So, what exactly is GDPR?
Well, it’s the General Data Protection Regulation which is Europe’s new act. It’s set to replace the outdated 1998 Data Protection Act.
But what about Brexit? Well, we are leaving but it takes two years. It means that the GDPR will be in place way before we have actually left. The UK released their own data protection bill in 2017 which still implements a lot of the GDPR. The mirroring of the rules means that it’s likely to be accepted by the EU. This helps businesses which supply to European clients to transfer data between the two.
Even post-Brexit, if your business, regardless of where it is situated, holds any information from anywhere in the EU then you’ll have to follow the GDPR.
What does this mean for the way you handle your customer’s data?
This new GDPR impacts you if your business’s website has an online shop or collects personal information. You’ll be more accountable for your client’s personal details, meaning you’ll have to have company data protection policies, impact assessments, documents about how you process their information and policies to prevent a security breach.
This means that your clients will have new power to request their information, which you have to comply with within a month:
Privacy rights are changing.
Consumers are now entitled to request a free copy of any data that you have for them. This information should be provided in an electronic format, e.g. .txt file and should also be easily accessible.
Communication is key!
Data on the move.
Any personal data that has been provided by a consumer for the use of a contract, or an agreement with the consumer that is automated e.g. a reoccurring subscription, should be easy to move, copy or transfer personal data from one IT environment to another in a secure way without affecting usability. E.g. if your site doesn’t already allow a quick download of your clients’ account transactions, this will need to be updated.
Profiling your consumers…
The GDPR defines profiling as “any form of automated processing of personal data consisting of the use of personal data to evaluate certain personal aspects relating to a natural person, in particular to analyse or predict aspects concerning that natural person’s performance at work, economic situation, health, personal preferences, interests, reliability, behaviour, location or movements”. Consumers must be informed of the existence of profiling, for example, when you obtain data about an individual (regardless of whether it is directly from the individual or indirectly from third parties). You MUST provide information about where you got their data from.
The right to say no!
The consumer must freely give consent to have their data collected and processed by you and must be fully informed of what they are consenting to.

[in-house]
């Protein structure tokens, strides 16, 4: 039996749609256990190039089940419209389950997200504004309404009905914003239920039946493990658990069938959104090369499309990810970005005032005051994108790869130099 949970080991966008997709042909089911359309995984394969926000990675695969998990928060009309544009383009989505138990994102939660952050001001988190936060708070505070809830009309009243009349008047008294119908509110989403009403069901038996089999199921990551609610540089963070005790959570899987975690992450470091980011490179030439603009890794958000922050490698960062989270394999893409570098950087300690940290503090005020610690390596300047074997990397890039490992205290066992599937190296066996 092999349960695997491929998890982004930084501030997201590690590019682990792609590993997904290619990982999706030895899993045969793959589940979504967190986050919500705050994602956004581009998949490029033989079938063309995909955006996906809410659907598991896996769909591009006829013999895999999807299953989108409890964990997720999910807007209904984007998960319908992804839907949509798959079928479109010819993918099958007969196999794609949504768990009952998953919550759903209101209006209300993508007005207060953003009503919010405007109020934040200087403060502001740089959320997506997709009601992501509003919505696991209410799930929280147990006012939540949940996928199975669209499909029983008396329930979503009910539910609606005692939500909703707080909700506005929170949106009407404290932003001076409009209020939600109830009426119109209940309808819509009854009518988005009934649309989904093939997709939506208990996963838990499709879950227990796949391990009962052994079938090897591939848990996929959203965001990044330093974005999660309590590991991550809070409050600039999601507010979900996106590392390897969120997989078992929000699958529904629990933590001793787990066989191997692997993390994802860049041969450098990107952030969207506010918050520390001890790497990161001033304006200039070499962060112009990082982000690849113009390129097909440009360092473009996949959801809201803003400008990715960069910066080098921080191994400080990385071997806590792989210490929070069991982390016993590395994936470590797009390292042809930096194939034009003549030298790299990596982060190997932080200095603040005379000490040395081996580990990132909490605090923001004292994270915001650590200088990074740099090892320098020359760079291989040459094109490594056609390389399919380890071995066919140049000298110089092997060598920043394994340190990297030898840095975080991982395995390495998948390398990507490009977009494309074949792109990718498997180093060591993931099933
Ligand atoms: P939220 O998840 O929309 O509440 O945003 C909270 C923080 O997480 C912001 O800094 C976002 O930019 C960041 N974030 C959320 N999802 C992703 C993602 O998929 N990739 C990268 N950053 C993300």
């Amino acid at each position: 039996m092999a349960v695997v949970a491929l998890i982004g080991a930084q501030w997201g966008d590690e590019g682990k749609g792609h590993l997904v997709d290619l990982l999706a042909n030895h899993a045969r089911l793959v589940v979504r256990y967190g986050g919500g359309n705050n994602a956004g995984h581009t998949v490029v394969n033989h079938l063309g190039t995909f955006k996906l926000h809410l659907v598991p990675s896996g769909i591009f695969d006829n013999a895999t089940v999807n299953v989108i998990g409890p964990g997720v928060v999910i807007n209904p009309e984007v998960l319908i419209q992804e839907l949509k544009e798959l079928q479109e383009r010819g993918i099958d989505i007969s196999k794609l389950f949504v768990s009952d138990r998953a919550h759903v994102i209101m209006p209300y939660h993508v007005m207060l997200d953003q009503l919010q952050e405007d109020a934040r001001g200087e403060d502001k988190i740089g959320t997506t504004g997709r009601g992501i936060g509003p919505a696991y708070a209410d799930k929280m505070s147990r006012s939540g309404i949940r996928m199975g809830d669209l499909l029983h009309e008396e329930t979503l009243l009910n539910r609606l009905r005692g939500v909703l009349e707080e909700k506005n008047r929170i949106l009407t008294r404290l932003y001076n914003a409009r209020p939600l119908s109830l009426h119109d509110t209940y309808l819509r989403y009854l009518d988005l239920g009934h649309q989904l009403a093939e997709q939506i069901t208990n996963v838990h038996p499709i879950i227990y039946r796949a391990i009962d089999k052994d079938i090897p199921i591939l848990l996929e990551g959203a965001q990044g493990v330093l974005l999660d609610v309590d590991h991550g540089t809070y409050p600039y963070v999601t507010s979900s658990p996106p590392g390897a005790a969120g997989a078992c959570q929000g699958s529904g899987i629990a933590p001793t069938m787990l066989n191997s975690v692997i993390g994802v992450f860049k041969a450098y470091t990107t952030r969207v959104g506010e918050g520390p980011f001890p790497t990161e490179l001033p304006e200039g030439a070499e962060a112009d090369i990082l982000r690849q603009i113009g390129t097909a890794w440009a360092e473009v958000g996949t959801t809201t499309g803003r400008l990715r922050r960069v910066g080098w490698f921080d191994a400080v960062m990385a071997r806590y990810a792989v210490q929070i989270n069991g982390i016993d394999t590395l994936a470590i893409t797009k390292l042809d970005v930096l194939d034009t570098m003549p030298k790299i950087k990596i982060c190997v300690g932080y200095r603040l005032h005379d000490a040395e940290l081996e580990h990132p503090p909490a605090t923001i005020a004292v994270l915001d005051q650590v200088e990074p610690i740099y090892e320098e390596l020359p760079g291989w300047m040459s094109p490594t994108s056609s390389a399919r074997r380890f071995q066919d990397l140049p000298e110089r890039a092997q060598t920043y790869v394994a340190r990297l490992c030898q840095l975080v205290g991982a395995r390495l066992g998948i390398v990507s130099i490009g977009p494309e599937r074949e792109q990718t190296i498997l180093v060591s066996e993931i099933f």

In the event of a data breach…
Any data breach where it is likely to result in financial loss, loss of confidentiality, or any other significant disadvantages, should be reported to the ICO and in some cases, to the individuals. You are required to have your site’s security regularly checked and updated, this will help to ensure that you don’t ever have to tell your customers that their privacy has been breached. It might be worth looking at a company that will do this for you for a monthly fee.
Delegate a Data Protection Officer.
You will need to appoint a Data Protection Officer (DPO) for your business. The person that holds this position will be responsible for your compliance with the GDPR. This position should be given to someone who has been specifically trained to deal with this. Unless you are processing personal data on a massive scale (in which case, consider outsourcing a DPO), a current member of staff should be perfectly sufficient for this role.
Pseudonimisation is a procedure whereby the identifying fields (e.g. name) within a data record, are replaced by an artificial identifier (e.g. a unique ID). If you are storing identifiable personal data, you should really be working towards pseudonymising your data. This will ensure an extra security measure in case of a data breach, if personal data was stolen, the data wouldn’t contain actual names, just extra data. This is quite a large undertaking and will affect your CRM systems, you will need to discuss this with your CRM developers to ensure that they will be compliant in time.
It sounds like a lot of work, what happens if I’m not compliant?
If you don’t follow their rules the Information Commissioner’s Office (ICO) will start by handing out a warning letter to you. If the letter doesn’t make you budge, they’ll fine you 4% of your annual turnover. So, it’s really in your best interest to become compliant with the new regulation.
So, how can I prepare for this regulation?
Save yourself time and stress. Start preparations now. You’ll want to sort out all of your current data, familiarise with where all it is stored and who can access it. Make sure you have a policy and prevention against the risk of a possible security breach on your data. It’s important to document everything so you can show the ICO that you’re following the new regulation.
Do I have to still pay a fee to the ICO because of the new regulation?
At the minute under the current DPA, you’re having to notify them about the personal data you collect and what you do with it. Depending on the size of your business, you may or may not have to pay them a notification fee. Starting from 1st April, and the GDPR is about to come into play, you’ll still have to pay them a data protection fee, but there’s no requirement to notify them on the information you’re collecting. But don’t worry if you’re a small business, as the new system ensures the fee is fair and reflects the risk of your business when it comes to the processing of data.
If you want to know more about how you should get started, then check out the official guide from the ICO o what you preparation.